The struggle in Europe to get a grip on the financial instabilities in multiple countries – not just Greece – is proving to be a staggering problem, one embroiled in both domestic politics, as well as arguments about both the cause and the cure.
The efforts to forge a plan to cap the danger of default in Greece depends, to a large extent, on the ability of Germany and her primary partners to shore up the European Financial Stability Facility, EFSF. They must do so with enough capital, and confidence, to quiet both the markets and the public concerns about whether such a cap can even be implemented. And perhaps those worries are real. The emergency meetings coming up in Brussels on October 23rd are potentially set to prepare the public for a default, even if there is reluctance to call it that.
One of the concerns Germans share is the trauma of seeing ever increasing demands for their money to be sent to a bottomless pit of debt in Greece and other profligate European states. How far away is Spain from pulling an emergency switch? Or Italy? Or even France? The scenarios can be written for each case.
Out of such concerns come conclusions that the Germans are having second thoughts about Europe’s economic integration goals. The arguments in Germany about the future course have already been brought to Germany’s Supreme Court twice, which have resulted in mixed messages about how much sovereignty Germany is – or should be – willing to give up for the sake of Europe.
Nevertheless, Chancellor Merkel plows forward, arguing repeatedly now that Germany’s destiny is tied to the euro. In some ways, that argument misses the mark. The euro is not simply a currency, but rather a symbol of something which is far more important – confidence in the future of the entire union.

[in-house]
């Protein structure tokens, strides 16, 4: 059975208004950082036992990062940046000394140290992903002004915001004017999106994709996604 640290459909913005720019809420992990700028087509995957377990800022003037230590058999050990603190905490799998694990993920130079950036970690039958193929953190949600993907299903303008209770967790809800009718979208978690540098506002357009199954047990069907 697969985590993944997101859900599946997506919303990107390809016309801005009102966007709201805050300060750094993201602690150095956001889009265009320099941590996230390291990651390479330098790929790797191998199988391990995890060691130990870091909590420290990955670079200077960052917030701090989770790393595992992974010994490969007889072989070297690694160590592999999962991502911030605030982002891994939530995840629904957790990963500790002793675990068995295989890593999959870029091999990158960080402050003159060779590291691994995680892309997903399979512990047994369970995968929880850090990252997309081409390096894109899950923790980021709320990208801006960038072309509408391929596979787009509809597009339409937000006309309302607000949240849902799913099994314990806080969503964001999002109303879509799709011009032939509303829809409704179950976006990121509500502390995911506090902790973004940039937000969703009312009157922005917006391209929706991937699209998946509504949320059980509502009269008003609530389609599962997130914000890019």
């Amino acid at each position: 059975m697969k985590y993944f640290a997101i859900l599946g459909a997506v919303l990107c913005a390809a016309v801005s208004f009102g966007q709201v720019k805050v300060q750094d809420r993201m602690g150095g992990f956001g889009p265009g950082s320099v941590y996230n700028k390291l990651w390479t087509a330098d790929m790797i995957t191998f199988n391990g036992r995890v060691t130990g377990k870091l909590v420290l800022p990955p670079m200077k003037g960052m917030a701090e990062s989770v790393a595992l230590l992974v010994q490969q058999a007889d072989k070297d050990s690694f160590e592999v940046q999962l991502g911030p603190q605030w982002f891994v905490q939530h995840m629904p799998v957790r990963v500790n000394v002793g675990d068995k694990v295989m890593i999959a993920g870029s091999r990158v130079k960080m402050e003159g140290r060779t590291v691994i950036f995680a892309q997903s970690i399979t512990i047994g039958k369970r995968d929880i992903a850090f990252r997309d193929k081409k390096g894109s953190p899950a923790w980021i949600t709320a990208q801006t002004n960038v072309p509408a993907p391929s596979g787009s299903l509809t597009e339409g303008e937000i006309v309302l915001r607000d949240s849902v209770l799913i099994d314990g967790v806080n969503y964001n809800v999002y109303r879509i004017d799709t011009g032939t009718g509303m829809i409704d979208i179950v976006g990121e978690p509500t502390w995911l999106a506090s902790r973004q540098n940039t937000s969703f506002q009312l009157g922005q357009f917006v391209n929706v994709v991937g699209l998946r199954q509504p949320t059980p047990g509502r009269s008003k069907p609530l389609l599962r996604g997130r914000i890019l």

Letting Off Some Steam
Throughout this whole crisis, as countries on both sides of the Atlantic look to point out each other’s current faults, the distaste for government is growing among the general populations of all the countries involved. Even though the protests and occupations of financial institutions may not be visible in every city, the overall dissatisfaction is. With a growing laundry list of issues and a healthy dose of uncertainty, including an unpredictable U.S. election in 2012, the cause for concern has its reasons. It is, in fact, this level of concern that is making it so hard for leaders in Europe and the U.S. to sell any sort of rescue package for the future – this is especially true for the idea of treaty changes and further integration in Europe.
It is, therefore, striking how many Germans visiting the US these days comment on how pessimistic Americans seem to be about their future. From the demonstrations in Wall Street to the Tea Party demands, upset Americans have made their presence felt. However, this reaction is not an isolated event. As European policy makers continue to drag their feet, “Occupy London” may soon find roots throughout the entire continent. And as the term “austerity measure” appears more often, the near anarchy on the streets of Athens may be repeated elsewhere.
No matter where one looks, there appears to be more of a need among people to let off steam about their concerns – on the streets of London or New York, maybe even in Frankfurt as well. That might make some people feel better. However, in the end there is still the question: what is it that is truly being occupied? Is it a place, a problem, or a prescription for relief? Either way, the true magnitude of this dissatisfaction has likely not yet been reached.
This essay appeared in the October 14, 2011 AGI Advisor.